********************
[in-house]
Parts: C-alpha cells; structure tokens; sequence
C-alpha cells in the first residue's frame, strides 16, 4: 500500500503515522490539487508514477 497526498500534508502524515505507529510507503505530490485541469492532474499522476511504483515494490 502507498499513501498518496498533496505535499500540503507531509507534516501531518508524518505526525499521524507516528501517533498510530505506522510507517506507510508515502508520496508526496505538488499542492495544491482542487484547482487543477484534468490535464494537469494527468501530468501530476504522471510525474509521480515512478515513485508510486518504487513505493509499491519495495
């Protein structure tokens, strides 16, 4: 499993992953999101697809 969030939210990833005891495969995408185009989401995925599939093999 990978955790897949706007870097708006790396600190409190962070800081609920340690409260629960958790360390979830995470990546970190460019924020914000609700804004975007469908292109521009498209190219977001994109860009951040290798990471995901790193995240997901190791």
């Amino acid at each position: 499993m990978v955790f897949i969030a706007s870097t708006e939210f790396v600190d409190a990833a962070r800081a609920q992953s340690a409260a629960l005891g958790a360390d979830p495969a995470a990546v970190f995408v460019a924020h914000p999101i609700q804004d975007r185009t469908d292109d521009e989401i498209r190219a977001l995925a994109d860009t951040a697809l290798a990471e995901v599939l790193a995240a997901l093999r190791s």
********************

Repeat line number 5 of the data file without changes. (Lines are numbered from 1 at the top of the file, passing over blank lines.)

């Amino acid at each position: 499993m990978v955790f897949i969030a706007s870097t708006e939210f790396v600190d409190a990833a962070r800081a609920q992953s340690a409260a629960l005891g958790a360390d979830p495969a995470a990546v970190f995408v460019a924020h914000p999101i609700q804004d975007r185009t469908d292109d521009e989401i498209r190219a977001l995925a994109d860009t951040a697809l290798a990471e995901v599939l790193a995240a997901l093999r190791s």